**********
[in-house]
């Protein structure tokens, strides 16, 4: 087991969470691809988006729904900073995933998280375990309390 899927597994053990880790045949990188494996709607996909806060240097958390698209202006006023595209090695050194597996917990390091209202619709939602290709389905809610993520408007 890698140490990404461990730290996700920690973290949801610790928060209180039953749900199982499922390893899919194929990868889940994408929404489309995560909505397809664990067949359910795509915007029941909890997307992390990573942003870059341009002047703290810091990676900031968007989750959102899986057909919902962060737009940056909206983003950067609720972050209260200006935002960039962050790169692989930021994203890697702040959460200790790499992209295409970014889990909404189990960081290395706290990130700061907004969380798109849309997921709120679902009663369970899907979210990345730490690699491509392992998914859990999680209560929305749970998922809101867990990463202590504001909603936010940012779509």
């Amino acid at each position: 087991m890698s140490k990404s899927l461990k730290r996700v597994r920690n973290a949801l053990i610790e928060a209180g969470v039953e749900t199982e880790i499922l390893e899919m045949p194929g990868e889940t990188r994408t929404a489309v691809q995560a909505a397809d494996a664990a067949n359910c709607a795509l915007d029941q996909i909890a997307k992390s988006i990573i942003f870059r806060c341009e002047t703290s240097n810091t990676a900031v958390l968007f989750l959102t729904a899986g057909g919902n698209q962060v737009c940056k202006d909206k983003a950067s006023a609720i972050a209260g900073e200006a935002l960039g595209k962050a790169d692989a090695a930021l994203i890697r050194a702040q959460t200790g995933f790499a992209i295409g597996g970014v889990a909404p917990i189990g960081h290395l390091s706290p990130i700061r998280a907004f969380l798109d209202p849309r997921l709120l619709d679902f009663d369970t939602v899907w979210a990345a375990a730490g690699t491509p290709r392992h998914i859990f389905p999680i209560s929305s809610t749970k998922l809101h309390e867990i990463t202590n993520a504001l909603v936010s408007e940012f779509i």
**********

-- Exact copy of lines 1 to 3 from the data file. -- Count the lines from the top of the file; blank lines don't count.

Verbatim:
[in-house]
């Protein structure tokens, strides 16, 4: 087991969470691809988006729904900073995933998280375990309390 899927597994053990880790045949990188494996709607996909806060240097958390698209202006006023595209090695050194597996917990390091209202619709939602290709389905809610993520408007 890698140490990404461990730290996700920690973290949801610790928060209180039953749900199982499922390893899919194929990868889940994408929404489309995560909505397809664990067949359910795509915007029941909890997307992390990573942003870059341009002047703290810091990676900031968007989750959102899986057909919902962060737009940056909206983003950067609720972050209260200006935002960039962050790169692989930021994203890697702040959460200790790499992209295409970014889990909404189990960081290395706290990130700061907004969380798109849309997921709120679902009663369970899907979210990345730490690699491509392992998914859990999680209560929305749970998922809101867990990463202590504001909603936010940012779509």
């Amino acid at each position: 087991m890698s140490k990404s899927l461990k730290r996700v597994r920690n973290a949801l053990i610790e928060a209180g969470v039953e749900t199982e880790i499922l390893e899919m045949p194929g990868e889940t990188r994408t929404a489309v691809q995560a909505a397809d494996a664990a067949n359910c709607a795509l915007d029941q996909i909890a997307k992390s988006i990573i942003f870059r806060c341009e002047t703290s240097n810091t990676a900031v958390l968007f989750l959102t729904a899986g057909g919902n698209q962060v737009c940056k202006d909206k983003a950067s006023a609720i972050a209260g900073e200006a935002l960039g595209k962050a790169d692989a090695a930021l994203i890697r050194a702040q959460t200790g995933f790499a992209i295409g597996g970014v889990a909404p917990i189990g960081h290395l390091s706290p990130i700061r998280a907004f969380l798109d209202p849309r997921l709120l619709d679902f009663d369970t939602v899907w979210a990345a375990a730490g690699t491509p290709r392992h998914i859990f389905p999680i209560s929305s809610t749970k998922l809101h309390e867990i990463t202590n993520a504001l909603v936010s408007e940012f779509i």